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This global digital map of Phoebe was created using data taken during the Cassini spacecraft's close flyby of the small moon in June 2004.
The mosaic is projected into the Mercator projection within the latitude range of 57 degrees south to 57 degrees north latitude; the stereographic projections represent latitudes greater/lower than ~55 degrees. (Thus, this map meets the standard scale of 1:1,000,000 recommended by the USGS [Kirk 1997, 2002, 2003].)
As proposed by Greeley et al.  the projections are conformal, the quadrangles overlap and the scale of the poles was chosen such that the circumference of the stereographic projection is identical to the width of the Mercator projection.
The nomenclature was proposed by the Cassini imaging team and has yet to be validated by the International Astronomical Union. Resolution of the digital mosaics is 233 meters (764 feet) per pixel, although the highest resolution images have resolutions of 70 meters (230 feet) per pixel.
The mean radius of Phoebe is 214 kilometers (133 miles).
See PIA07775 for a separate global mosaic of Phoebe in Equidistant projection, derived from 27 narrow-angle camera images.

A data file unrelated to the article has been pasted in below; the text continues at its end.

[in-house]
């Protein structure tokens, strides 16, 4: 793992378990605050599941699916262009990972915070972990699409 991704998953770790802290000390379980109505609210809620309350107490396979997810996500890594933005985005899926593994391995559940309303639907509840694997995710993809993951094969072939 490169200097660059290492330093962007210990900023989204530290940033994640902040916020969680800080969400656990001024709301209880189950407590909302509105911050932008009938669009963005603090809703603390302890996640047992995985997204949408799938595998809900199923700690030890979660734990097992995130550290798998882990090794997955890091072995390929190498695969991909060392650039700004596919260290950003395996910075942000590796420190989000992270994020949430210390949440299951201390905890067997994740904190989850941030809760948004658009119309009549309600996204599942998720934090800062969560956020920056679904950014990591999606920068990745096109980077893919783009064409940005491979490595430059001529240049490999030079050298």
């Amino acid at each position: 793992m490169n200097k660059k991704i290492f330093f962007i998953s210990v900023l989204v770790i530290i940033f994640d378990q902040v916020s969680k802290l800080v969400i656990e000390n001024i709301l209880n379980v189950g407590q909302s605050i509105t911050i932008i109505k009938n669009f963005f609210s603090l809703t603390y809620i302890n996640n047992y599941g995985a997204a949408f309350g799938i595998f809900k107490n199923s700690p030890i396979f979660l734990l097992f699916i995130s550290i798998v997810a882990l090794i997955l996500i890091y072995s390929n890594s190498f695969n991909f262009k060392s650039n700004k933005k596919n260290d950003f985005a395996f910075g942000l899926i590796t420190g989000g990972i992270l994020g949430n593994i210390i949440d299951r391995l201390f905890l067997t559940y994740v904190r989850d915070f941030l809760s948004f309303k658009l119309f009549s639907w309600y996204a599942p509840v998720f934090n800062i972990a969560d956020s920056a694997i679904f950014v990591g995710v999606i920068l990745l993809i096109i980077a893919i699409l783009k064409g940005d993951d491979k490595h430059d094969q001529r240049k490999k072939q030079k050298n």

A Mercator projection is a map that preserves directions on a body, but distorts sizes, especially near the poles. Equidistant projections preserve distances on a body, with some distortion of area and direction.
The Cassini-Huygens mission is a cooperative project of NASA, the European Space Agency and the Italian Space Agency. The Jet Propulsion Laboratory, a division of the California Institute of Technology in Pasadena, manages the Cassini-Huygens mission for NASA's Science Mission Directorate, Washington, D.C. The imaging team consists of scientists from the US, England, France, and Germany. The imaging operations center and team lead (Dr. C. Porco) are based at the Space Science Institute in Boulder, Colo.